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Seaside Holidays

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Seaside Holidays

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Seaside Holidays

According to Stephen Worrall of the Living With The Sea Project, bucket and spade holidays could disappear by the end of the century, if erosion of sandy beaches caused by climate change goes unchecked. This would mean the end of an English tradition that, in itself, has fostered so many others, such as piers, Punch and Judy shows, and fish and chips.

Seaside holidays became popular after the creation of the Bank Holiday in 1871. Coastal towns, including Bournemouth, Blackpool, Cromer, Skegness and Scarborough, became magnets for families seeking the benefits of fresh air and sea-water bathing. As the resorts became more popular, other entertainments, from pleasure gardens to theatres to fairground rides, began to proliferate.

The opening of a national railway network brought the masses to the country's beaches – usually just for the day. By the 1950s, more families were enjoying longer holidays, staying in hotels, bed & breakfast, caravans and holiday camps. The affordability of foreign holidays sparked a gradual decline in bucket-and-spade holidays from the 1970s, although some resorts are fighting back by attracting overseas tourists to come and find out what they've been missing.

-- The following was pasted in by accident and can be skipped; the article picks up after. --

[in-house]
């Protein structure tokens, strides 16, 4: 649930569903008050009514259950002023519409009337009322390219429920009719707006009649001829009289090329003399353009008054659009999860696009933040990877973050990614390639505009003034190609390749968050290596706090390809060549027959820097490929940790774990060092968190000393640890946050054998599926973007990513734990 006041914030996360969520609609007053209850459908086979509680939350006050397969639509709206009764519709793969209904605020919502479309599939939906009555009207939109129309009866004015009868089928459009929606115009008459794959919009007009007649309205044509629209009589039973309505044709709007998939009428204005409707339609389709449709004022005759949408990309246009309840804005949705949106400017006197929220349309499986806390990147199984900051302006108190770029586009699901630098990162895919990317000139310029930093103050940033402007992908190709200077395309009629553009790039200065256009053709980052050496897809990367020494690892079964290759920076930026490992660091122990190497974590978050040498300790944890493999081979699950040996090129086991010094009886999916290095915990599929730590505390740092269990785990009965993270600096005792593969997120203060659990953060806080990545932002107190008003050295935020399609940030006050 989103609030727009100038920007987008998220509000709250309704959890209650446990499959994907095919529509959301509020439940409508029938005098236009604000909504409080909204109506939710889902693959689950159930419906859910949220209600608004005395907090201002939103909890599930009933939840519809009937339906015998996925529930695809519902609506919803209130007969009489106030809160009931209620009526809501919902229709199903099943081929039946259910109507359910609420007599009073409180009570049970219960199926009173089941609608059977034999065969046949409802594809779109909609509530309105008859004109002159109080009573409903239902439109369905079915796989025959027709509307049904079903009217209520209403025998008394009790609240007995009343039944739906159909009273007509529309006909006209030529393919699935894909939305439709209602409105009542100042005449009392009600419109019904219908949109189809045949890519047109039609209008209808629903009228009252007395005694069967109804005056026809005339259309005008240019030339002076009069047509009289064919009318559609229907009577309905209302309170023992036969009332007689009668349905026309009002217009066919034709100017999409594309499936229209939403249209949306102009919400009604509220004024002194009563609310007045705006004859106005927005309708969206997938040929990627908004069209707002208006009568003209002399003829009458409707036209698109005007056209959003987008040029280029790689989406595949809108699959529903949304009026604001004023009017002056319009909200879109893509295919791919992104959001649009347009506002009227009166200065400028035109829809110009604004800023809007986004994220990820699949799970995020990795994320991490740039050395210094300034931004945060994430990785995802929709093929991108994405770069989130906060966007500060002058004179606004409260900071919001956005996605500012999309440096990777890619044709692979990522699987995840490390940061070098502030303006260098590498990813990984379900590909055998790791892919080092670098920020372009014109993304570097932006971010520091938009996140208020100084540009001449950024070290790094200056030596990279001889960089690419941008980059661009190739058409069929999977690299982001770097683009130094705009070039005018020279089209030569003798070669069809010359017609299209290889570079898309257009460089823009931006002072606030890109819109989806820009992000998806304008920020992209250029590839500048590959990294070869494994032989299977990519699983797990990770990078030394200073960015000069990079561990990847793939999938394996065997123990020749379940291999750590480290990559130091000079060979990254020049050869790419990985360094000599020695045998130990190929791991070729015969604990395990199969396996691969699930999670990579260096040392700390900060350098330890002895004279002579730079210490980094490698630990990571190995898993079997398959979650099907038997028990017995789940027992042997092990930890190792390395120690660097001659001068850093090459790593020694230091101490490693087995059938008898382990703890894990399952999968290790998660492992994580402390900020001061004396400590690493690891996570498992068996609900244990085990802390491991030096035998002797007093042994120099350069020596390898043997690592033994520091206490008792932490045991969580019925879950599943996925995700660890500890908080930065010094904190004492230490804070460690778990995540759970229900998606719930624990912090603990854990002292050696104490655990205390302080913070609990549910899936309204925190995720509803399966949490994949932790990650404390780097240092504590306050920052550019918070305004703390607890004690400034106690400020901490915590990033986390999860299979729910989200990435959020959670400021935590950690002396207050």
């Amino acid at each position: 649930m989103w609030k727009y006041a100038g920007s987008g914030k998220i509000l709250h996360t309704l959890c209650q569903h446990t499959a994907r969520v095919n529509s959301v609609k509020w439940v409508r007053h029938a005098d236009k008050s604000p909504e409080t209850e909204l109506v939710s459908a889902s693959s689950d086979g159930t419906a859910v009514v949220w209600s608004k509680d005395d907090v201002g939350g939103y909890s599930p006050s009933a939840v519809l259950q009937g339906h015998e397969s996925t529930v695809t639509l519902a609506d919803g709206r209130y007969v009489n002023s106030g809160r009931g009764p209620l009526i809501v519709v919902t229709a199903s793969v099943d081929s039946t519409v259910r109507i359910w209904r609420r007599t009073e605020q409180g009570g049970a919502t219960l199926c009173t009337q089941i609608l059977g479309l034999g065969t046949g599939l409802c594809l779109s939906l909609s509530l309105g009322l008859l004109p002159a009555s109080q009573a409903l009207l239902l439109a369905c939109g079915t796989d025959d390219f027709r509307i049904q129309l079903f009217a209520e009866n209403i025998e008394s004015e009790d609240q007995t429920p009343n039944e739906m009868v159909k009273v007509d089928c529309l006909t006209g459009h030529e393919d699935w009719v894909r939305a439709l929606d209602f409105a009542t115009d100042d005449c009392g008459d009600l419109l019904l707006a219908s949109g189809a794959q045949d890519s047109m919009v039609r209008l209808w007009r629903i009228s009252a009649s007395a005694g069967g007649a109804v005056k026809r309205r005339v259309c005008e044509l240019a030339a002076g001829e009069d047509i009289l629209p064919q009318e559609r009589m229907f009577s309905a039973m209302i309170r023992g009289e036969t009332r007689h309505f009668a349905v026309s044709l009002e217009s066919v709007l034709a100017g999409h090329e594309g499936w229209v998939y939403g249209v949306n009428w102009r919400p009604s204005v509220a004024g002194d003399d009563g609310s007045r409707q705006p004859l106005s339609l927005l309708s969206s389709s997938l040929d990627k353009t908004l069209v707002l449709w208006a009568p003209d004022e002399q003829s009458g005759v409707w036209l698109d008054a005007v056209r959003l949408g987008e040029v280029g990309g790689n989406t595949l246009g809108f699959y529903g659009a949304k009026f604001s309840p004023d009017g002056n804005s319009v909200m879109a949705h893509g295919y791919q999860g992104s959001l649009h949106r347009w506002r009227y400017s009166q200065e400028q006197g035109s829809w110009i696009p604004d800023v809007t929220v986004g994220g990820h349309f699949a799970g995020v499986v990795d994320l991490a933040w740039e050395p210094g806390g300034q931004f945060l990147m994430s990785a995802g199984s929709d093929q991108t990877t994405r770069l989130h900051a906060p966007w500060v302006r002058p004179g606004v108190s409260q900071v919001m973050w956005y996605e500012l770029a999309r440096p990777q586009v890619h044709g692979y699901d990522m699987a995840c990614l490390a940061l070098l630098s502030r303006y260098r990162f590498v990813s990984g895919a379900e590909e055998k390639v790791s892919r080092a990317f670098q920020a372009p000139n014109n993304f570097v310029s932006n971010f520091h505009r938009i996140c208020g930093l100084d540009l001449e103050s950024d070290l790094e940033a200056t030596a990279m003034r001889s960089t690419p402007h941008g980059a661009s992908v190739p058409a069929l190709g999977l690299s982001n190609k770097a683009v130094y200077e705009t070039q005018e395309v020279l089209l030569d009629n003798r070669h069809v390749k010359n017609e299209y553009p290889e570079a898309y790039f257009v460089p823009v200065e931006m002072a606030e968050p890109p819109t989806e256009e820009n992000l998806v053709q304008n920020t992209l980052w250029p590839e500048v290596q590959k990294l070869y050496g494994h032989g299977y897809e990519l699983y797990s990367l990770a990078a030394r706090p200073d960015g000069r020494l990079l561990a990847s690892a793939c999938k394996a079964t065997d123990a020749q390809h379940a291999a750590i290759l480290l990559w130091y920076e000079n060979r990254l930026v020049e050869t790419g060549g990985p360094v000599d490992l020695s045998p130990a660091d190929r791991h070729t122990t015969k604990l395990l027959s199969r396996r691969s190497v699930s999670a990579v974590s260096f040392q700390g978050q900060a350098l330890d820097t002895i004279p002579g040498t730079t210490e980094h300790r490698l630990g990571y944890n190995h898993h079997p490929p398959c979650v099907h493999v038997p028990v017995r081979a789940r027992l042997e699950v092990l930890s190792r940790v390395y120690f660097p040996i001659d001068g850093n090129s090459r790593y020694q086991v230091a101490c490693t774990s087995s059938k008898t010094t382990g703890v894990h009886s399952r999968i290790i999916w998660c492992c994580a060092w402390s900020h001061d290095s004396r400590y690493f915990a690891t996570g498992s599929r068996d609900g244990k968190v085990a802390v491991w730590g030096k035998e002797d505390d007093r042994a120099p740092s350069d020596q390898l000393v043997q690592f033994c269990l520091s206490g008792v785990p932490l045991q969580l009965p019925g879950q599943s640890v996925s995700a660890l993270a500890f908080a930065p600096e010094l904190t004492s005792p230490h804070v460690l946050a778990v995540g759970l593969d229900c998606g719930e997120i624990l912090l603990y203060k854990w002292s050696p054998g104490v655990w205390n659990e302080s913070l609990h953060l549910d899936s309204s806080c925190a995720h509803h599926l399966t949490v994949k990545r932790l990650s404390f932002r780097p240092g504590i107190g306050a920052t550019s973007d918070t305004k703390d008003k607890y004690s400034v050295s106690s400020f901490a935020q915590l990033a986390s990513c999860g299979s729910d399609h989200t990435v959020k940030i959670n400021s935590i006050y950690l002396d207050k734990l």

Your comments

Who could derive more pleasure from building sandcastles with our children, giving them donkey rides, and eating fish and chips as we walk along the prom? Who else would sit on in a shelter in the rain wrapped up in a mac for fun?

John Bennett

We live on an island and the English are always drawn to the sea. We have taken to boats to catch fish, defend the country, emigrate. We go down to the sea to watch the waves, smell the sea air and to holiday. Building sandcastles is an English child's rite of passage. The English climate is unpredictable, the sea cold, but still thousands of families flock to the seaside to sit behind windbreakers, eat sandy sandwiches, drink tea from a flask and tread in something nasty. Long live the English seaside!
Pauline Sweetman

Deckchairs, lobster pots, kissmequickhats, knotted hankies and rolled up trousers, icecreams, arcades, piers, fishing boats, RNLI , seafood kiosks, sandcastles, fish and chips and rain.
Rowena Millar

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I believe rice, peas and jerk chicken is an Icon of England.

Ade Adeluwoye